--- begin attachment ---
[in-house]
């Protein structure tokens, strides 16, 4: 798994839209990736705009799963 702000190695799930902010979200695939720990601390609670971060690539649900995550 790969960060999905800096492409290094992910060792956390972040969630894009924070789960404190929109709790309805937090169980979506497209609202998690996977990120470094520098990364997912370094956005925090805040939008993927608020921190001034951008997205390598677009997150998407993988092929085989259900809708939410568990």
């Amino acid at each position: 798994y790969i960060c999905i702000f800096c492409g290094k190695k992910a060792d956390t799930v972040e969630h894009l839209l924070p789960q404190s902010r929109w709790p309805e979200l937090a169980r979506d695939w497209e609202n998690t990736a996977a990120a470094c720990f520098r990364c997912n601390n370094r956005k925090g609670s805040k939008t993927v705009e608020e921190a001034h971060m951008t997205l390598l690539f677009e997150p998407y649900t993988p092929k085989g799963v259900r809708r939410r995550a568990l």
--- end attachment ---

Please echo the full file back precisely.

[in-house]
């Protein structure tokens, strides 16, 4: 798994839209990736705009799963 702000190695799930902010979200695939720990601390609670971060690539649900995550 790969960060999905800096492409290094992910060792956390972040969630894009924070789960404190929109709790309805937090169980979506497209609202998690996977990120470094520098990364997912370094956005925090805040939008993927608020921190001034951008997205390598677009997150998407993988092929085989259900809708939410568990």
């Amino acid at each position: 798994y790969i960060c999905i702000f800096c492409g290094k190695k992910a060792d956390t799930v972040e969630h894009l839209l924070p789960q404190s902010r929109w709790p309805e979200l937090a169980r979506d695939w497209e609202n998690t990736a996977a990120a470094c720990f520098r990364c997912n601390n370094r956005k925090g609670s805040k939008t993927v705009e608020e921190a001034h971060m951008t997205l390598l690539f677009e997150p998407y649900t993988p092929k085989g799963v259900r809708r939410r995550a568990l």